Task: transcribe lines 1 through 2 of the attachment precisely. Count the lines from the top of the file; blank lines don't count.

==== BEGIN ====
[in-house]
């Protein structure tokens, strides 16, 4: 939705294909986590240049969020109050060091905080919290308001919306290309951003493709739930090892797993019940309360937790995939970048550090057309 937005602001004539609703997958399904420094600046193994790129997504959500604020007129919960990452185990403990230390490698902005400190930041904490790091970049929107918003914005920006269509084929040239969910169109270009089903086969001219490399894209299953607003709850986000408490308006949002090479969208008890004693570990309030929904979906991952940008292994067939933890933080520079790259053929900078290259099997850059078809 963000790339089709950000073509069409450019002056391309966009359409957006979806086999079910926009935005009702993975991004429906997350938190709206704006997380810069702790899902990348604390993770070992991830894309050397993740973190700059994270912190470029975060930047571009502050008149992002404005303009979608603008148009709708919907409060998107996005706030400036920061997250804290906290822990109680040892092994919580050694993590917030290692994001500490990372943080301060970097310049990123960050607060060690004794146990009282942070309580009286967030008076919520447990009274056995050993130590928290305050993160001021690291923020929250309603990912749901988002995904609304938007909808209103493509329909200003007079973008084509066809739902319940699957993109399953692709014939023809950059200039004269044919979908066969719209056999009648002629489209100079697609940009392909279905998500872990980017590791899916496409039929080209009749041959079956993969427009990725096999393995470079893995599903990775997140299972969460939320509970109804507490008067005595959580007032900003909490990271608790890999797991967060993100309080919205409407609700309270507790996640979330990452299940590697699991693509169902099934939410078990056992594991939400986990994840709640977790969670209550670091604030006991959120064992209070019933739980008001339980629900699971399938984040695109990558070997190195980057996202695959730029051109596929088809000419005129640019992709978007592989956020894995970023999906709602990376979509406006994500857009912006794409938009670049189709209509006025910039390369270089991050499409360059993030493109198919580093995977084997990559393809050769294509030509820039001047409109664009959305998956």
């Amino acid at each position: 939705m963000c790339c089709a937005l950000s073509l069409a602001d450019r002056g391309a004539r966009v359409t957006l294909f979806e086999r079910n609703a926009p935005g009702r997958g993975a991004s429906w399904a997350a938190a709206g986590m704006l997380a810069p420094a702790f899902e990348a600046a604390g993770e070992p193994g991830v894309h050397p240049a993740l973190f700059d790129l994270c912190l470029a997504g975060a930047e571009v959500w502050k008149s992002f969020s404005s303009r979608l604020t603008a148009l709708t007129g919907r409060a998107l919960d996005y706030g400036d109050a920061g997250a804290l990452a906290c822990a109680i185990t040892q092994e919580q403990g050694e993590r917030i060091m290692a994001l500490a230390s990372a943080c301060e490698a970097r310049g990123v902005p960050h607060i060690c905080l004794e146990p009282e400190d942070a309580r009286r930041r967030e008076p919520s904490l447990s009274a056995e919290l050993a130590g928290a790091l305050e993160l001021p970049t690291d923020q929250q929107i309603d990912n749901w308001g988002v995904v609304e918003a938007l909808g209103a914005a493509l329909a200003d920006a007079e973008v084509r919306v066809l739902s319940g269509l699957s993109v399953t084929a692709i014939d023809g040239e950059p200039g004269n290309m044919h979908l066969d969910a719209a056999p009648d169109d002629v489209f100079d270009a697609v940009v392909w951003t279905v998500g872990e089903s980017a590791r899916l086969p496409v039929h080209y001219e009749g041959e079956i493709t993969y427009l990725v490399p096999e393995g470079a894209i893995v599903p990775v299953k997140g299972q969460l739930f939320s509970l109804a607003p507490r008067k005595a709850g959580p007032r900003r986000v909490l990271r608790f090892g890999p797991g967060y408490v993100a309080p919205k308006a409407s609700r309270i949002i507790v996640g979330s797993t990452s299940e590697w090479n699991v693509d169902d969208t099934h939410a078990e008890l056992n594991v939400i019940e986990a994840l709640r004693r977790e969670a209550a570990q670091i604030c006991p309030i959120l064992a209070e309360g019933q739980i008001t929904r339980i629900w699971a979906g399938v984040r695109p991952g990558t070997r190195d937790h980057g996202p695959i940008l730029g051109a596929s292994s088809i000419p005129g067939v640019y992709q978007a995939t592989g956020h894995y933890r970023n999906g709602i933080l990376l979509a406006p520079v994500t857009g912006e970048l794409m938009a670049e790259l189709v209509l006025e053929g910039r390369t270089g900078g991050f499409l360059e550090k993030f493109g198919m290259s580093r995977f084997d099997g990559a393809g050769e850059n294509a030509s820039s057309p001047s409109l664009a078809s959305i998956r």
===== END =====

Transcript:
[in-house]
């Protein structure tokens, strides 16, 4: 939705294909986590240049969020109050060091905080919290308001919306290309951003493709739930090892797993019940309360937790995939970048550090057309 937005602001004539609703997958399904420094600046193994790129997504959500604020007129919960990452185990403990230390490698902005400190930041904490790091970049929107918003914005920006269509084929040239969910169109270009089903086969001219490399894209299953607003709850986000408490308006949002090479969208008890004693570990309030929904979906991952940008292994067939933890933080520079790259053929900078290259099997850059078809 963000790339089709950000073509069409450019002056391309966009359409957006979806086999079910926009935005009702993975991004429906997350938190709206704006997380810069702790899902990348604390993770070992991830894309050397993740973190700059994270912190470029975060930047571009502050008149992002404005303009979608603008148009709708919907409060998107996005706030400036920061997250804290906290822990109680040892092994919580050694993590917030290692994001500490990372943080301060970097310049990123960050607060060690004794146990009282942070309580009286967030008076919520447990009274056995050993130590928290305050993160001021690291923020929250309603990912749901988002995904609304938007909808209103493509329909200003007079973008084509066809739902319940699957993109399953692709014939023809950059200039004269044919979908066969719209056999009648002629489209100079697609940009392909279905998500872990980017590791899916496409039929080209009749041959079956993969427009990725096999393995470079893995599903990775997140299972969460939320509970109804507490008067005595959580007032900003909490990271608790890999797991967060993100309080919205409407609700309270507790996640979330990452299940590697699991693509169902099934939410078990056992594991939400986990994840709640977790969670209550670091604030006991959120064992209070019933739980008001339980629900699971399938984040695109990558070997190195980057996202695959730029051109596929088809000419005129640019992709978007592989956020894995970023999906709602990376979509406006994500857009912006794409938009670049189709209509006025910039390369270089991050499409360059993030493109198919580093995977084997990559393809050769294509030509820039001047409109664009959305998956």